May 3, 1916 – a perspective from the west on May 3rd 2016

May 3, 1916 – a perspective from the west on May 3rd 2016

McDonagh Pearse Clarke

Top left Thomas MacDonagh, right Thomas Clarke, and lower left Padraig Pearse, all executed May 3, 1916.

100 years ago today, May 3, 1916, three of the leaders of the 1916 Easter Rising were murdered at the hands of an English Firing Squad. Thomas James Clarke, Thomas MacDonagh, and Padraig Henry Pearse were executed for their part in the Easter Rising. This was certainly something they saw coming and even welcomed as part of the sacrifice they would need to make to set Ireland on the path to true freedom. Irish across the globe reacted in different ways; many of the Irish in America reacted in a strong way – as their Fenian spirt was no small instigator in the Easter Rising.


The front page of the Butte Independent from May 13, 1916. It was clear from the headline how the Irish of Butte felt about the Easter Rising. This paper was donated to the Butte Silverbow Archive by Julie Crowley, it belonged to her uncle, Dan Crowley. The Crowley family have been one of the many active Irish families in Butte, Montana. There remains to this day a vibrant community of Irish in Butte, the most Irish city per capita in the United States.

For the Irish in cities like Butte, Montana, the Rising was a part of their story too – one they had long been involved. Irish America both mourned these men as they gave they lives and likewise rallied to the cause. Within days of the execution – which they decried as Murder – they had formed the Padriag Pearse Order of the Friends of Irish Freedom in Butte and raised over $10,000 to support the cause and they pledged to have $10,000 more soon. This massive amount was raised within a short span. These supporters saw the Easter Rising as the equivalent of their 4th of July. You can see on their certificate below; on the top left is George Washington, and below him 1776 and on the upper right Padraig Pearse below him 1916. Their view was clear – the Easter Rising was their Independence Day.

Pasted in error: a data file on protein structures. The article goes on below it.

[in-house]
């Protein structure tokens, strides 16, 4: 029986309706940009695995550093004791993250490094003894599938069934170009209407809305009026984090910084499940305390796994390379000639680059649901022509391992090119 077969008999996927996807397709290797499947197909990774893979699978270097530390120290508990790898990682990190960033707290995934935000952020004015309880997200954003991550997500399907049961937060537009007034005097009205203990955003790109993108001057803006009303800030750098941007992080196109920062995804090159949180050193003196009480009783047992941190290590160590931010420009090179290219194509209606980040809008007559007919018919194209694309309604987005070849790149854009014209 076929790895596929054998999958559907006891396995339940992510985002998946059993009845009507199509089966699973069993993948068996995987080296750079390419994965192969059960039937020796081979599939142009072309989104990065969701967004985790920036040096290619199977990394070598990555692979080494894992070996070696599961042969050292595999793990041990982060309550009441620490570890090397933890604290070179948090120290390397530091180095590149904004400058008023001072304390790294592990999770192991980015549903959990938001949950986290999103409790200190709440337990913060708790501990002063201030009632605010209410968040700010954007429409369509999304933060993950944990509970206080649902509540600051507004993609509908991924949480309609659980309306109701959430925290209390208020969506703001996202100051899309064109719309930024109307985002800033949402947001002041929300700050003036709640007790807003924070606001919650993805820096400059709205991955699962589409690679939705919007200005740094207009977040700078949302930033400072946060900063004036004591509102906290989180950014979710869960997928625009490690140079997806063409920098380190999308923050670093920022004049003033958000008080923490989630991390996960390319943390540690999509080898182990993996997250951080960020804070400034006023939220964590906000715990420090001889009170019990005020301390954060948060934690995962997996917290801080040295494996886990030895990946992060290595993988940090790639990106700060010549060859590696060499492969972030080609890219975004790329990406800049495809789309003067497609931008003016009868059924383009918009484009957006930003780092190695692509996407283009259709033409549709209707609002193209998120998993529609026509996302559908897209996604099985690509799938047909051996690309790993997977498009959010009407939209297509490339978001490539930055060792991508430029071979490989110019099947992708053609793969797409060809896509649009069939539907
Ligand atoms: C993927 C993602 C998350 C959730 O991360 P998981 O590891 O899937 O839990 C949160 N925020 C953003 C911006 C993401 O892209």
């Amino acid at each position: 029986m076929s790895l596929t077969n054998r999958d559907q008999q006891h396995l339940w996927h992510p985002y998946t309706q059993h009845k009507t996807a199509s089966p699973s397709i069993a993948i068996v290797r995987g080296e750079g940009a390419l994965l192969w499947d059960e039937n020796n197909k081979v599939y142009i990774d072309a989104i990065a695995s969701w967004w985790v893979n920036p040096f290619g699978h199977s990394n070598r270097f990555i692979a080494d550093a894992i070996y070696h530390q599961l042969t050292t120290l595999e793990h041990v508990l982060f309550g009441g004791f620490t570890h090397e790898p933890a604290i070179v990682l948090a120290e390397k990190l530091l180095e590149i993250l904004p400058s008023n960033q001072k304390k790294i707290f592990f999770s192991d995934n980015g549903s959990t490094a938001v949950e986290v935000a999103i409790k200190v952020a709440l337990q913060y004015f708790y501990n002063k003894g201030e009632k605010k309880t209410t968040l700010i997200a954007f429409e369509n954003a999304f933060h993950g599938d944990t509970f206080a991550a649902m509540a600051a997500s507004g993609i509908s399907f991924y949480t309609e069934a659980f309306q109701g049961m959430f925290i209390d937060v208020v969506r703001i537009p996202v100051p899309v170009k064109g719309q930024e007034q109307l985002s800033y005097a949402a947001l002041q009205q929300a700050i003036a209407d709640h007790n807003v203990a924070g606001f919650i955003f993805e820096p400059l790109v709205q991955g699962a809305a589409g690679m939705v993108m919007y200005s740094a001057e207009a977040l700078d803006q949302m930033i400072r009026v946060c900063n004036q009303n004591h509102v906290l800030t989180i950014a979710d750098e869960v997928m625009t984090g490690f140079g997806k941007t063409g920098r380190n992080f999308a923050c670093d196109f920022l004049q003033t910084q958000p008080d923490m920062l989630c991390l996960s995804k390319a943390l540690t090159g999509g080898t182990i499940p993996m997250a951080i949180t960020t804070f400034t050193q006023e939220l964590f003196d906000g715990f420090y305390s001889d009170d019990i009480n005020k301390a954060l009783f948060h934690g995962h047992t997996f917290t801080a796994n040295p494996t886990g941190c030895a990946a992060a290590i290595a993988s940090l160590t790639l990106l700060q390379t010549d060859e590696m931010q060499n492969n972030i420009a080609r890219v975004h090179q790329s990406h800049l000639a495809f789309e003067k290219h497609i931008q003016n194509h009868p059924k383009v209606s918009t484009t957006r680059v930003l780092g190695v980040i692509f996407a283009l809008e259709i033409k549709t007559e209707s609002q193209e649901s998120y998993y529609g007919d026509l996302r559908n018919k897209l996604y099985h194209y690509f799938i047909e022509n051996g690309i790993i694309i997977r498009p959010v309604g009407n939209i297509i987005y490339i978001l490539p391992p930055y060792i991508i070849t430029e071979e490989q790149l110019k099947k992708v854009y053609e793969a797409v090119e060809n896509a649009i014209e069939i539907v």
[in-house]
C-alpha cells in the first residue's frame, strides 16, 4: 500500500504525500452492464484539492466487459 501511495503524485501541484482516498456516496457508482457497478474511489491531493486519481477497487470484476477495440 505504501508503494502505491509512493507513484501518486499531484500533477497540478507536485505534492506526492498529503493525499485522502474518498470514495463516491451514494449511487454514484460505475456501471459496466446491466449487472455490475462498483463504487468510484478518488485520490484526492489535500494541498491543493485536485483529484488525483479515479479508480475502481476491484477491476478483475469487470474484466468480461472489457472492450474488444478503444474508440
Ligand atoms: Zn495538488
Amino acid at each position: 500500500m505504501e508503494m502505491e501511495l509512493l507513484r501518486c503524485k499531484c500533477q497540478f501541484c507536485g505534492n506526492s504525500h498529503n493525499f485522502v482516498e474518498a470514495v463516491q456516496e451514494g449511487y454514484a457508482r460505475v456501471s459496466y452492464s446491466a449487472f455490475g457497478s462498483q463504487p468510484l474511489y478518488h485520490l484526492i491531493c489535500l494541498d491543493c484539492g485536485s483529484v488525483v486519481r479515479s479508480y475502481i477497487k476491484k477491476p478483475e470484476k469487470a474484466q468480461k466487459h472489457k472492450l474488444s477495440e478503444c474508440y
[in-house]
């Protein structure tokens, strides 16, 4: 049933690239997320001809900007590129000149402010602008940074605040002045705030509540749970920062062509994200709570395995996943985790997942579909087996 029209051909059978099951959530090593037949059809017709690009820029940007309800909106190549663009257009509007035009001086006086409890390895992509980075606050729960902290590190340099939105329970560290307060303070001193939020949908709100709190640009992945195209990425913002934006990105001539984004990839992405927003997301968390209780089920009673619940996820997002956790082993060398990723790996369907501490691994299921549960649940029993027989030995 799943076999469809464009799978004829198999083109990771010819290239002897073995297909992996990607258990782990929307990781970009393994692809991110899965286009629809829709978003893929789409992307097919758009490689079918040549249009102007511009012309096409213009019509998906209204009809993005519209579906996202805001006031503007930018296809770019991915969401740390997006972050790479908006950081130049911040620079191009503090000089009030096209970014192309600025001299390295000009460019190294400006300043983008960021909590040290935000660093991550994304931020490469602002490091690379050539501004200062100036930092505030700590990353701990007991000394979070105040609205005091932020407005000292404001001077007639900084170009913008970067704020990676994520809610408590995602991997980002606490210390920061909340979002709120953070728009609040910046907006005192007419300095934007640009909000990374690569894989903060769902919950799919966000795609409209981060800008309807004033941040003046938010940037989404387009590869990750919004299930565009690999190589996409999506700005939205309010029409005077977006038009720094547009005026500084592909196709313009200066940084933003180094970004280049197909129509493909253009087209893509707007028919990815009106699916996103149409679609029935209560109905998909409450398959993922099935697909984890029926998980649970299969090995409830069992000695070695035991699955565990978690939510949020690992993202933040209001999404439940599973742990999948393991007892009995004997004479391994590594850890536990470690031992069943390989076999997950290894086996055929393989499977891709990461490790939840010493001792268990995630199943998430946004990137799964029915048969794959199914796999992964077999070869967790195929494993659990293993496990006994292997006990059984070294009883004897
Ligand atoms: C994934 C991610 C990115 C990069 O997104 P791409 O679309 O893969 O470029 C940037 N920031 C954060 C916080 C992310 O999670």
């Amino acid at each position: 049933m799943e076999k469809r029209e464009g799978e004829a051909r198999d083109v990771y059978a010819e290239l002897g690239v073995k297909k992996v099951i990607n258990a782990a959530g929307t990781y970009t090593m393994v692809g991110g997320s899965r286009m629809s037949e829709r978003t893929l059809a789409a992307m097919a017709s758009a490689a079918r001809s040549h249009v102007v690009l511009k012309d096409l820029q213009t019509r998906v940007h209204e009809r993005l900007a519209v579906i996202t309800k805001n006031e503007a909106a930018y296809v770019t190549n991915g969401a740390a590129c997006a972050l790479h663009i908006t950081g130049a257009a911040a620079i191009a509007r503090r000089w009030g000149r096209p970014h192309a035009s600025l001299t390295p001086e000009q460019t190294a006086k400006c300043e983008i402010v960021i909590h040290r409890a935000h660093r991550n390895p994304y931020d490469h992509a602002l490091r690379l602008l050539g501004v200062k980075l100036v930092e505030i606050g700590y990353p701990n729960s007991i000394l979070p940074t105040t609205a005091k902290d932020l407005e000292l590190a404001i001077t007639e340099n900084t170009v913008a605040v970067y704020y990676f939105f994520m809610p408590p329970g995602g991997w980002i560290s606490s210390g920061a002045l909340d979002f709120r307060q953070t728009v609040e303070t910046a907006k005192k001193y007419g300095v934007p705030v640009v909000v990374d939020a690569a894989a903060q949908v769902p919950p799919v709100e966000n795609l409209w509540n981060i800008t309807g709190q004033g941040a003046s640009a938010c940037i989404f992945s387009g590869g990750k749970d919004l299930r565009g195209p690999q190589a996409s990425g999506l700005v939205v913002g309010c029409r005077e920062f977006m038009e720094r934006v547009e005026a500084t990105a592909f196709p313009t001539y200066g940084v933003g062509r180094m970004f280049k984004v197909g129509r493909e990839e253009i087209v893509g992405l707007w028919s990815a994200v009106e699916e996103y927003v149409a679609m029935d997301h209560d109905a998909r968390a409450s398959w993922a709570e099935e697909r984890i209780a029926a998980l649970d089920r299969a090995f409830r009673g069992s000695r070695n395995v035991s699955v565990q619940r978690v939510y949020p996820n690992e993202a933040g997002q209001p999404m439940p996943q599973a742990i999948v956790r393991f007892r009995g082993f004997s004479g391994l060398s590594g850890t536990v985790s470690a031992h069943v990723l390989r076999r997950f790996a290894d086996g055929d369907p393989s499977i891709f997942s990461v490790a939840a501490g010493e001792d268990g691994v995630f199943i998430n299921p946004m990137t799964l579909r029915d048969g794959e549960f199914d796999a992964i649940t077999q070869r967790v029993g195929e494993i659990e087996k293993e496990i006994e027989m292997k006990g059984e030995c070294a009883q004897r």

Today is special because of that sacrifice these men, as well as many others, made for the freedom of Ireland.  As Pearse was preparing for “court” he knew it would take martyrdom to achieve their goal. His efforts were set on that end, a blood sacrifice for the freedom of Ireland. He wrote to his mother on the 1st of May, “People will say hard things of us now, but we shall be remembered by posterity and blessed by unborn generations.” On this day 100 years ago, May 3, 1916, he wrote to her again, “This is the death I should have asked if God had given me the choice of all deaths—to die a soldier’s death for Ireland and for freedom. We have done right.”

Thomas MacDonagh was taken out before the firing squad and killed first, blindfolded and shot at 10 paces. Pearse followed. Samuel Henry Lomas, a Sergeant in the British Military, wrote that Pearse whistled as he was taken to the firing squad. Thomas Clarke was shot before the firing squad – but did not immediately die. A follow up shot to the head at close range was required to finish “the ghastly business.” Lomas went on to write “it was sad to think that these three brave men who met their death so bravely should be fighting for a cause which proved so useless and had been the means of so much bloodshed.” He was only right on one account though – there was much bloodshed; however, it was Pearse who saw the true nature of their sacrifice.

In his last letter to his mother, Margaret Pearse, Padraige told her “You asked me to write a little poem which would seem to be said by you about me. I have written it.” Below is that poem, The Mother.

The Mother

I do not grudge them: Lord, I do not grudge

My two strong sons that I have seen go out

To break their strength and die, they and a few,

In bloody protest for a glorious thing,

They shall be spoken of among their people,

The generations shall remember them,

And call them blessed;

But I will speak their names to my own heart

In the long nights;

The little names that were familiar once

Round my dead hearth.

Lord, thou art hard on mothers:

We suffer in their coming and their going;

And tho’ I grudge them not, I weary, weary

Of the long sorrow-And yet I have my joy:

My sons were faithful, and they fought.

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